Scientists have demonstrated how the complex movement patterns displayed by single-cell organisms are controlled by bioelectrical activity

The quest to discover how single-celled organisms are able to move and control their walking behaviour has taken a significant step forward.

A team of scientists, led by Professor Kirsty Wan from the University of Exeter’s Living Systems Institute, have demonstrated how the complex movement patterns displayed by single-cell organisms are in fact controlled by bioelectrical activity, despite having no nervous systems.

The research team used state-of-the-art imaging, tracking and recording techniques to study locomotor patterning in the ciliate Euplotes. These species are widely found in marine and freshwater environments, as well as soils and moss.

The team studied Euplotes, which use tightly bundled cilia found on its surface to form specialised leg-like appendages to ‘walk’ and ‘swim’ around its environment.

Furthermore, the cells are able to interrupt their forward movement to conduct highly coordinated turning manoeuvres  – in which distinct cirri behave differently to carry out the change of direction.

The study was published in the journal Current Biology on January 17th 2024.

First author Dr Laeverenz-Schlogelhofer said: “There was a period in history when researchers were particularly fascinated by the behaviour of ciliates, this is experiencing something of a revival. Now, we can take advantage of significant advances in microscopy and computational technologies to observe and record these processes in greater detail than ever before.”

Vast arrays of species across the animal kingdom exhibit highly stereotyped behavioral actions as they explore their natural environments. In a large proportion of cases, this behavioural pattern is carried out by the neurological system initiating and regulating certain response sequences.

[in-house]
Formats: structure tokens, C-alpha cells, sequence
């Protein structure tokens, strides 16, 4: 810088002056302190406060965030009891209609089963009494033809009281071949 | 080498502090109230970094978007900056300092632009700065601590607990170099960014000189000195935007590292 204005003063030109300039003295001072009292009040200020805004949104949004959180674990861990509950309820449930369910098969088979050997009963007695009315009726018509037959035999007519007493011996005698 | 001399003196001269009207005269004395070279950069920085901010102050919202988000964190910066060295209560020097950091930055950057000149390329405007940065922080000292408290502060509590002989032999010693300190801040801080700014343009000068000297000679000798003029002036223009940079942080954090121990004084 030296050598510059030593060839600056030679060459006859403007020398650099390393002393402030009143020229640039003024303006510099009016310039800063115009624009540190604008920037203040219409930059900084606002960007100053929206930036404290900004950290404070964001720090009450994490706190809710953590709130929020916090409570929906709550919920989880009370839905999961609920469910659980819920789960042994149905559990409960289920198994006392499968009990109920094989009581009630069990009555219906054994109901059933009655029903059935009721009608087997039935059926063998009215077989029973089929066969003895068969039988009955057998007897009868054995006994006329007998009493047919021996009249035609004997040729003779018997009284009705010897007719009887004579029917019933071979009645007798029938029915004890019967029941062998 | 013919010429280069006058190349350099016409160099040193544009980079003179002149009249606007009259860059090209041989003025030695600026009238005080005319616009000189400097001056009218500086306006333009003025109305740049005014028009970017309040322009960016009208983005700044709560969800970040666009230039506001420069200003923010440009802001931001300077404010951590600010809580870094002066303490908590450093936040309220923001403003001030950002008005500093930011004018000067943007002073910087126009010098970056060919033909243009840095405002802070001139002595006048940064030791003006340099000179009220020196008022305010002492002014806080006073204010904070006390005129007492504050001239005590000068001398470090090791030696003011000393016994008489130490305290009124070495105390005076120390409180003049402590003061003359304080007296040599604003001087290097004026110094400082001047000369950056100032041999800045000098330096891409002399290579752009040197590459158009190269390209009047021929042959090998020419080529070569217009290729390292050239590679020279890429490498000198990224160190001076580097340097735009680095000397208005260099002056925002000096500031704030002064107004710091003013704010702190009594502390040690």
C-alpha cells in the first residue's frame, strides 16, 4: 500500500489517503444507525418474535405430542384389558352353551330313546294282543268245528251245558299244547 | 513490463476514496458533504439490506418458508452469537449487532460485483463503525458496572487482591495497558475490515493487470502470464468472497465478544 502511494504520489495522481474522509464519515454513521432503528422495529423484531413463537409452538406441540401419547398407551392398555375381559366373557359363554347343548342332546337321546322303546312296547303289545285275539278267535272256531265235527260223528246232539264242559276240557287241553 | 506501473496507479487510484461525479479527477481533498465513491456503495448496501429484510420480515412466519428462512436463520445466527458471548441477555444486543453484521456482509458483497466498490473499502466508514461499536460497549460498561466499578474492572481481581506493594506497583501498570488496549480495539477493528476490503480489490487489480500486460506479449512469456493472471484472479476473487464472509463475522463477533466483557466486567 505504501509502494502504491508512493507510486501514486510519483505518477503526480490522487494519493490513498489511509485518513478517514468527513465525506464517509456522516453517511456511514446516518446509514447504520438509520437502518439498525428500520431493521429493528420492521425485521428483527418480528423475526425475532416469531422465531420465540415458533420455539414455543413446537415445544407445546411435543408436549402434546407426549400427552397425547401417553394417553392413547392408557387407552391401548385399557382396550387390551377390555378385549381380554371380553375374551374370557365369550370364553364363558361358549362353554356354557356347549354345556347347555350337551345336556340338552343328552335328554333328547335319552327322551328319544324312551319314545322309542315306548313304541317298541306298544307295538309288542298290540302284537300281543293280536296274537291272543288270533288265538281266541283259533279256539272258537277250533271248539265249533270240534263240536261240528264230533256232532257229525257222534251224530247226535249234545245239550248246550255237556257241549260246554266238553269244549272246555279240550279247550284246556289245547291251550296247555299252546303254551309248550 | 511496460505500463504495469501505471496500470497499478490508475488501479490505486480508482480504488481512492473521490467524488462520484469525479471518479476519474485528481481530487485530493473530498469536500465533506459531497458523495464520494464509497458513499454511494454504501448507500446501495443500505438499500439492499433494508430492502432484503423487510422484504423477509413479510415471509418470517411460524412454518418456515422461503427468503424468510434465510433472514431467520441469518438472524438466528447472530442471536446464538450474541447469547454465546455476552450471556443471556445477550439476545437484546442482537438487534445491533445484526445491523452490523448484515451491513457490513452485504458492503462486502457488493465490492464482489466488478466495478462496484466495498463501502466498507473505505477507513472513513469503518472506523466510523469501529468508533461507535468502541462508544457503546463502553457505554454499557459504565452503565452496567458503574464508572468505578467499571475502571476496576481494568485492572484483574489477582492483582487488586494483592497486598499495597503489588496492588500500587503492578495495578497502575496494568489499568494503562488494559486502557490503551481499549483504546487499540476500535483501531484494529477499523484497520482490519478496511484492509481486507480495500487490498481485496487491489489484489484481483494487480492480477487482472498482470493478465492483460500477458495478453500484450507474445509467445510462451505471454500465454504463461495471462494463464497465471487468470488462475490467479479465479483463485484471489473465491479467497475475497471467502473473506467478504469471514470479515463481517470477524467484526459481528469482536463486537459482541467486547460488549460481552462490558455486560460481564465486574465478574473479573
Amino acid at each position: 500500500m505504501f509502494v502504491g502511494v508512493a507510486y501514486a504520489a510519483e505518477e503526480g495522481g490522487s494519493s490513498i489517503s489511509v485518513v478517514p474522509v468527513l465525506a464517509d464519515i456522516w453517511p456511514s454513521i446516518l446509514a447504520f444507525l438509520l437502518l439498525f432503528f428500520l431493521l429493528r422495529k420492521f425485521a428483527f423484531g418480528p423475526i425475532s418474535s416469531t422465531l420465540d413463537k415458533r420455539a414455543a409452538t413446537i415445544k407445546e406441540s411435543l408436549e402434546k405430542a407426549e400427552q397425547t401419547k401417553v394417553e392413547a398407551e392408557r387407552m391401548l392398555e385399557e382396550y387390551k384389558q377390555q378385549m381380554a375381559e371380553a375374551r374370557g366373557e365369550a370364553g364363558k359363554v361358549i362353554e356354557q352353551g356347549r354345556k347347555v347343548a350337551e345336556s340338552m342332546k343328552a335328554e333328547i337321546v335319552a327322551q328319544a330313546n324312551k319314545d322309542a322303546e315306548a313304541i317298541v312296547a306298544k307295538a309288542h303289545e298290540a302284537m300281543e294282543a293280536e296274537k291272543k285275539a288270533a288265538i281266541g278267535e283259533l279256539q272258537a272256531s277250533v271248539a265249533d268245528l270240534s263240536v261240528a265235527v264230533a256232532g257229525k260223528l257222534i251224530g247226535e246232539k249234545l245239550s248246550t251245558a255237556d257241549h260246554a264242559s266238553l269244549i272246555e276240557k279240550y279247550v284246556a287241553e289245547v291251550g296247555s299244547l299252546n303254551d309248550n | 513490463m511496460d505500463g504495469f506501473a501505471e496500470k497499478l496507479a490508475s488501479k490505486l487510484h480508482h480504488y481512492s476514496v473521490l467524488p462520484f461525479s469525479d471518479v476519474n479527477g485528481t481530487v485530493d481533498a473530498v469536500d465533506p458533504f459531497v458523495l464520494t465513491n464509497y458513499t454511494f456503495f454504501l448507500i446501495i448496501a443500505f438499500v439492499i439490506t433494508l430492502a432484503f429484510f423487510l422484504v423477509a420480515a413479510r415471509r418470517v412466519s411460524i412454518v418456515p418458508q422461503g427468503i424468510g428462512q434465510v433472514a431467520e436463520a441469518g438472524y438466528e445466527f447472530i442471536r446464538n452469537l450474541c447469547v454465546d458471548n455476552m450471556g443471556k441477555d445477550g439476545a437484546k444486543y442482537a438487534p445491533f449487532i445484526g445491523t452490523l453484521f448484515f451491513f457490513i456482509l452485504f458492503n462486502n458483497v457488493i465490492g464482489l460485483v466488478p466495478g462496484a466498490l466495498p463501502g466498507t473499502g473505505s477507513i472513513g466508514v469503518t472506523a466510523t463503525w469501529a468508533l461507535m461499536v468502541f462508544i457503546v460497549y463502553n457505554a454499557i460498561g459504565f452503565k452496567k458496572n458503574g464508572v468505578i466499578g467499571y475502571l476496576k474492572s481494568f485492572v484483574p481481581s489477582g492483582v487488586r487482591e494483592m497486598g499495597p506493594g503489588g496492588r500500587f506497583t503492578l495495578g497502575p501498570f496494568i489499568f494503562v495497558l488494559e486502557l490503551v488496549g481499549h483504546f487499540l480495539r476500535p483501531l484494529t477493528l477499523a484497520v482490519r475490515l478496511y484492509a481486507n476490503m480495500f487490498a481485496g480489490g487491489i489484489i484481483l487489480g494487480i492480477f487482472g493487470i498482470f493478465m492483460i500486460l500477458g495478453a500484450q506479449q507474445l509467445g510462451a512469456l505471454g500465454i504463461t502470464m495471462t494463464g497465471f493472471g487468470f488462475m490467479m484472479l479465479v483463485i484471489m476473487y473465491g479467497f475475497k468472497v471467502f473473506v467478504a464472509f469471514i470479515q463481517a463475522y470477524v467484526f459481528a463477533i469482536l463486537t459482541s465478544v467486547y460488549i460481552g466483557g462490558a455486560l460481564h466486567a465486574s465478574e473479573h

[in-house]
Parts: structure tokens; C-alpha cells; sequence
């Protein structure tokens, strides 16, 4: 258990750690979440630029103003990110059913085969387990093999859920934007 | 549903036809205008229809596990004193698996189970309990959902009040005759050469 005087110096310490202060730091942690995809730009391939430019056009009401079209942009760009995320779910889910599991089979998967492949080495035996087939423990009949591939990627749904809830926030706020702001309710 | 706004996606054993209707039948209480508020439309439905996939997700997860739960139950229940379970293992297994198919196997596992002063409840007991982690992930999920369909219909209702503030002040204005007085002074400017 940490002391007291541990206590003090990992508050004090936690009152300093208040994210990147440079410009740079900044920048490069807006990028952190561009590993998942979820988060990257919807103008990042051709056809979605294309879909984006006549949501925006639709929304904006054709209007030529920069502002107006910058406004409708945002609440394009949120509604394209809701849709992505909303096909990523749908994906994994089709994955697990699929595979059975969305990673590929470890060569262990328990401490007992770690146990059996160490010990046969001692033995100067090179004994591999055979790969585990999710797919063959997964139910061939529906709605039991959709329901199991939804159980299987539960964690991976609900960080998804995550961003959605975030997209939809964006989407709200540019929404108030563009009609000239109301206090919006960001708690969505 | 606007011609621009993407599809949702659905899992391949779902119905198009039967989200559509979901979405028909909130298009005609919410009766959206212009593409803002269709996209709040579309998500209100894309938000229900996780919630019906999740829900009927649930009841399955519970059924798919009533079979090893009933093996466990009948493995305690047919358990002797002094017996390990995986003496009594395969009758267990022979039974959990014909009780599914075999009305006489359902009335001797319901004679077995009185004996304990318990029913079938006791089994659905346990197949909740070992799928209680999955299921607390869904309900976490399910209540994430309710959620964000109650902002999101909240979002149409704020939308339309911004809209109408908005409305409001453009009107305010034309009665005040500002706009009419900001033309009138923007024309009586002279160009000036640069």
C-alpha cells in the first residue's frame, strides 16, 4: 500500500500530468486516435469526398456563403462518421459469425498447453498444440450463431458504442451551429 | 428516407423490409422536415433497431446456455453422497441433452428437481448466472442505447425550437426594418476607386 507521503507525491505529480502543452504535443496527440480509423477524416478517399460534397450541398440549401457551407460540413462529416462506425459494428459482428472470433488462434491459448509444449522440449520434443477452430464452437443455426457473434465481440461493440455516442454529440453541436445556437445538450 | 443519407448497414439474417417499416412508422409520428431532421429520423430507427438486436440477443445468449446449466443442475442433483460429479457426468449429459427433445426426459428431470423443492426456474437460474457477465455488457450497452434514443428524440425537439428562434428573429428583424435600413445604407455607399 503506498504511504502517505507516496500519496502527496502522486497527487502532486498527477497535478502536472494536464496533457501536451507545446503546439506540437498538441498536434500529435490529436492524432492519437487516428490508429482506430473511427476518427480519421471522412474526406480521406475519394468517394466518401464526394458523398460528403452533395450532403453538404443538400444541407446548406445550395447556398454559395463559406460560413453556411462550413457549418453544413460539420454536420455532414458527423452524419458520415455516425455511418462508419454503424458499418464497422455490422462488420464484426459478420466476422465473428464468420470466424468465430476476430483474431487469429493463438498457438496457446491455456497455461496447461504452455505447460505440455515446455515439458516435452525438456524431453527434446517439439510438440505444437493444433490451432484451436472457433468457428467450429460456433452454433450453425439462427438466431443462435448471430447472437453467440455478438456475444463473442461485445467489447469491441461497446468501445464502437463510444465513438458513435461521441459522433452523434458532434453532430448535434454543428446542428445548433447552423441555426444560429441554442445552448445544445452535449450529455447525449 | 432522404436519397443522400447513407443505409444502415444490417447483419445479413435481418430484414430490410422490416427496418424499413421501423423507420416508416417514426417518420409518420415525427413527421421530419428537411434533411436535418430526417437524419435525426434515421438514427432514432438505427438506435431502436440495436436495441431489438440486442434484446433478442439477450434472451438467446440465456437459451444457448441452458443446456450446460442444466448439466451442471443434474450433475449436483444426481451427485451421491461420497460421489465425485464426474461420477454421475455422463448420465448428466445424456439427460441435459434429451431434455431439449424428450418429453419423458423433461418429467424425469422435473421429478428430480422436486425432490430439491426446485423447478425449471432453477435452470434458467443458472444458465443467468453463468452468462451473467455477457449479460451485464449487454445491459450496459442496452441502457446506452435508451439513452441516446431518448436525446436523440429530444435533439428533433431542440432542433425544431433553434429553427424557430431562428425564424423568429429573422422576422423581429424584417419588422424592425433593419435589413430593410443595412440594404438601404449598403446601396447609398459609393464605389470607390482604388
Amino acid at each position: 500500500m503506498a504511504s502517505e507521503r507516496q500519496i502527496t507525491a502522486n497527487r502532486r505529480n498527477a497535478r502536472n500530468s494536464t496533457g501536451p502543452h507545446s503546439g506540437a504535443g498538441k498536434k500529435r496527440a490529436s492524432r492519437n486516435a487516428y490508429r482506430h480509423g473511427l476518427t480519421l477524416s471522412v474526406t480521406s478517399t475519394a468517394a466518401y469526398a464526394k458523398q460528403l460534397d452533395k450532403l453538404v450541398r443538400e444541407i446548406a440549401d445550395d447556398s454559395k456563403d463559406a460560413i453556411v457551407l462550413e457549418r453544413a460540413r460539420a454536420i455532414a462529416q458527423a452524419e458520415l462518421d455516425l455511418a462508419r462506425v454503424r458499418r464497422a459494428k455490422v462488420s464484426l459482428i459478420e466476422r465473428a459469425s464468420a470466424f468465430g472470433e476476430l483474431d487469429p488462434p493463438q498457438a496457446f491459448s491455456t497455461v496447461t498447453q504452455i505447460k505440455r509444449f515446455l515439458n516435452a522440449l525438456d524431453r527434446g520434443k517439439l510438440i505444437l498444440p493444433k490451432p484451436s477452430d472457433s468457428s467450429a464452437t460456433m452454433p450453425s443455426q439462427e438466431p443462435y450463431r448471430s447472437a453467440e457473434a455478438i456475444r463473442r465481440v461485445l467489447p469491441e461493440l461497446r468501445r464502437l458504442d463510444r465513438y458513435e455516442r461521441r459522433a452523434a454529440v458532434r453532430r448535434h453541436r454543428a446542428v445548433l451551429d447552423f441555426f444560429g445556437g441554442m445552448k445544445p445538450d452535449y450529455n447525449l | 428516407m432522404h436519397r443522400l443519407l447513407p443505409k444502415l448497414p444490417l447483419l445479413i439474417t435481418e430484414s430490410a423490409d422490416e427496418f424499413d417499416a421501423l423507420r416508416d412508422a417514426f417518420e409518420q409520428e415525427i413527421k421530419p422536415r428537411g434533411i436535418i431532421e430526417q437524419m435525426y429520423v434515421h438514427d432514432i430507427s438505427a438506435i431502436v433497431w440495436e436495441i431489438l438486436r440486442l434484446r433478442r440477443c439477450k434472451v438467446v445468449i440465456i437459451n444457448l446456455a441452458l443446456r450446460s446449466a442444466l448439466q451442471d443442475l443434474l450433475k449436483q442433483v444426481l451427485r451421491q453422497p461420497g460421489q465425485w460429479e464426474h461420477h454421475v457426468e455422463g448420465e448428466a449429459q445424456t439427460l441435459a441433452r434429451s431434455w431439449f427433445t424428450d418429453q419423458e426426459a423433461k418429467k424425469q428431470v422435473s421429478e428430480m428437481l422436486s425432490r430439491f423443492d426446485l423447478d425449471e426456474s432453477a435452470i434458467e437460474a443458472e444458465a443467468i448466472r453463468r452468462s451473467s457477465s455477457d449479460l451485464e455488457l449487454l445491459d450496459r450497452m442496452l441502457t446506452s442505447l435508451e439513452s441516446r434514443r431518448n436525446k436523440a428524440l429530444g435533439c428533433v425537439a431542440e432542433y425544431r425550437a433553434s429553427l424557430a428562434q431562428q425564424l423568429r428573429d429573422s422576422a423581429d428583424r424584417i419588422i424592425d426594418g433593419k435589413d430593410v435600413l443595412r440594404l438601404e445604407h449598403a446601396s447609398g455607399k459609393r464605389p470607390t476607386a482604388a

However, microscopic, single-celled eukaryotes also exhibit remarkably complex behaviours – despite having no nervous system to initiate this movement.

Remarkably, Euplotes uses different types of cilia for different functions. It moves around with the help of compound ciliary organelles called “cirri,” and feeds using thick tufts of cilia densely distributed on one side of the cell. Beating of the cirri on the ventral surface of the cell enables Euplotes to walk or crawl on submerged detritus and vegetation.

In order to gain new insight into how these single cells control this behaviour internally, the research team studied the bioelectrical basis of movement patterning.

They found that, as it navigates its surroundings, a walking Euplotes cell routinely performs side-stepping reactions – one of the most sophisticated manoeuvres ever observed in a single-celled organism. This movement coincides with a transient switch in the cell’s membrane electrical potential, which causes the cell to perform a transient and fast backward motion, followed by a turn.

Using high-speed imaging and time-resolved electrophysiological recordings, the researchers showed how these complex gaits are tightly regulated by rapid membrane depolarization events, which changes the activity of different types of cirri on the cell, thereby orchestrating whole-body movement.

Professor Wan added: “These insights, integrating knowledge and tools from different disciplines, give us a window into the most basal forms of biological cognition, and how some of the simplest life forms on earth achieve behavioural complexity without the need for neurons.”

Bioelectric control of locomotor gaits in the walking ciliate Euplotes is published in Current Biology.